Peace-weaver

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Peace-weavers were women who were married to a member of an enemy tribe for the purpose of establishing peace between feuding groups.[1] It was hoped that by relating two tribes, the animosity between them would be eased as individuals would be reluctant to kill their own flesh and blood.

History[edit]

Anglo-Saxons thrived on battle. Politically organized into tribes with local chieftains, Anglo-Saxons were sworn to protect their leaders and had a fierce loyalty to their own tribes. Tacitus said of the Anglo-Saxons: “They choose their kings for their noble birth, their leaders for their valour ... Many noble youths, if the land of their birth is stagnating in a protracted peace, deliberately seek out other tribes, where some war is afoot.”[2] With this cultural background, peace was difficult to achieve in Anglo-Saxon communities. There were two major ways that the Anglo-Saxons tried to establish peace between tribes. One was weregild, and the other was the creation of peace-weaver.[3] Although tribes attempted to establish peace through these means, their intended goals were rarely met, as fighting was an institution more honorable than peace.

A few scholars believe that the term "peace-weavers" “does not necessarily reflect a Germanic custom of giving a woman in marriage to a hostile tribe in order to secure peace. Rather, it is a poetic metaphor referring to the person whose function it seems to be to perform openly the action of making peace by weaving to the best of her art a tapestry of friendship and amnesty."[1] This argument originates from the idea that the term is used to refer to angels that are sent from God as peace-weavers between God and man. Thus, peace-weaver can have a broader meaning, but when speaking of peace-weavers in literature, the most common discussions revolve around women married to rival tribes in order to establish peace between warring peoples.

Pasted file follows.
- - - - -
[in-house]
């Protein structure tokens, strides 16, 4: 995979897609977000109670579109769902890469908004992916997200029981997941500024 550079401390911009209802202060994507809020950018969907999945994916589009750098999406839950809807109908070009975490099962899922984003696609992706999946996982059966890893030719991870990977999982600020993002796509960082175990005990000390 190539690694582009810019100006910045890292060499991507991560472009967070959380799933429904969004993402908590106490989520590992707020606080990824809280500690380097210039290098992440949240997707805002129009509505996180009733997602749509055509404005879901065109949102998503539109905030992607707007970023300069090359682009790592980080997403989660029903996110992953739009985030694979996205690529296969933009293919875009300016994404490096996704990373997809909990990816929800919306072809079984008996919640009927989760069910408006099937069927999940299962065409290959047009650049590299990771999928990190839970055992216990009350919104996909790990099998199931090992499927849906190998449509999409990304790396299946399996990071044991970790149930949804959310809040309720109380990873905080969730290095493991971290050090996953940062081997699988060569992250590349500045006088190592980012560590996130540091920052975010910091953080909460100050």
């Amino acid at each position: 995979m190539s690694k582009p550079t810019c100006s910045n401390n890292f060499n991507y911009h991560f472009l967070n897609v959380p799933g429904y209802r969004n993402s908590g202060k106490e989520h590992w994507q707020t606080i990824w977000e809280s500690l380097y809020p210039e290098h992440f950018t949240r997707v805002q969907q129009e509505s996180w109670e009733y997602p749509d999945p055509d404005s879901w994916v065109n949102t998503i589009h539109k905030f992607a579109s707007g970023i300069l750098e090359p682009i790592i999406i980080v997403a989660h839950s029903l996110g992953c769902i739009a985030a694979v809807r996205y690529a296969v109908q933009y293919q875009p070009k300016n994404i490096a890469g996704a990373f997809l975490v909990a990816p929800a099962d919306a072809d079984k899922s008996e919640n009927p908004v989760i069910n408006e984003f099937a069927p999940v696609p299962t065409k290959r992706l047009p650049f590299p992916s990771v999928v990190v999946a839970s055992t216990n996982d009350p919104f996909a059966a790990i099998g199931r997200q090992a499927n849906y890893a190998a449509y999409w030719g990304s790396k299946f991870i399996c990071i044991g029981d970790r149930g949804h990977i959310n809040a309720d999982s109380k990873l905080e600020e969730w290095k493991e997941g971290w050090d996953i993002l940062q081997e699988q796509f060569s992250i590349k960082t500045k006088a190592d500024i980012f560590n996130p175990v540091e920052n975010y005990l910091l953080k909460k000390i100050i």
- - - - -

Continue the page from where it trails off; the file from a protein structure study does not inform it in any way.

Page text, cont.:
Literature[edit]

The Anglo-Saxon word for peace-weaver is freothuwebbe (fríÞwebbe). It is a kenning, a literary device common in Anglo-Saxon poetry.[4]

Beowulf[edit]

Two main characters in Beowulf stand as peace-weavers. Wealhþeow is a fairly able peace-weaver inasmuch as a peace-weaver can be effective.[5] She attended to the successes of her husband and sons while providing her daughter as another peace-weaver to a different enemy tribe. The Old English describes Wealhþeow as both a freothuwebbe, or a peace-weaver, and as a frithu-sibb, a peace-pledge. Some scholars consider the minor difference in terms as irrelevant. Others, though, point out the difference distinguishing freothuwebbe as one who weaves peace socially and frithu-sibb as one who creates peace politically.[1] Wealhþeow's role as a peace-weaver is both social and political, and she is clearly effective in both dimensions.

The second character portrayed in the peace-weaving role is Hildeburh. She experiences, unlike Wealhþeow, the destruction of her husband's people (including her own son) and her brother's people. Hildeburh, too, serves as a peace-pledge bringing the Danes and Frisians together. She returned to her home land after her husband's kingdom was destroyed. This history represents the conflict that many peace-weavers felt: with whom should the loyalty lie? Anglo-Saxon tradition says that once married, the peace-weaver’s duties and loyalties lie first and foremost with her new husband.[6]

In this text the queen of the Danes gives Brosinga mene (read Brísingamen) to Beowulf as the price for killing Grendel. She acts as an Völva.

"The Wife's Lament"[edit]

Although the term peace-weaver is not specifically mentioned in this particular piece, it has been hypothesized that the narrator is a peace-weaver who is mourning the distance between herself and her husband, and she remains with his family.[7]

References[edit]

  1. ^ a b c Dorothy Carr Porter, "Archived copy". Archived from the original on 19 August 2006. Retrieved 9 August 2006., "The Social Centrality of Women in Beowulf: A New Context," The Heroic Age Issue 5
  2. ^ [1] "The Anglo-Saxon Fyrd c.400–878 A.D."
  3. ^ Michael Delahoyde, [2], Washington State University
  4. ^ Ellen Amatangelo and Dr. Rick McDonald, [3], "Peace Weavers," Utah Valley University
  5. ^ Anthea Rebecca Andrade, [4], The Anglo-Saxon Peace Weaving Warrior, 2006
  6. ^ Jennifer Michelle Gardner, [5], "The Peace Weaver: Wealhtheow in Beowulf, 2006
  7. ^ Ellen Amatangelo and Dr. Rick McDonald, [6], "The Wife's Lament," Utah Valley University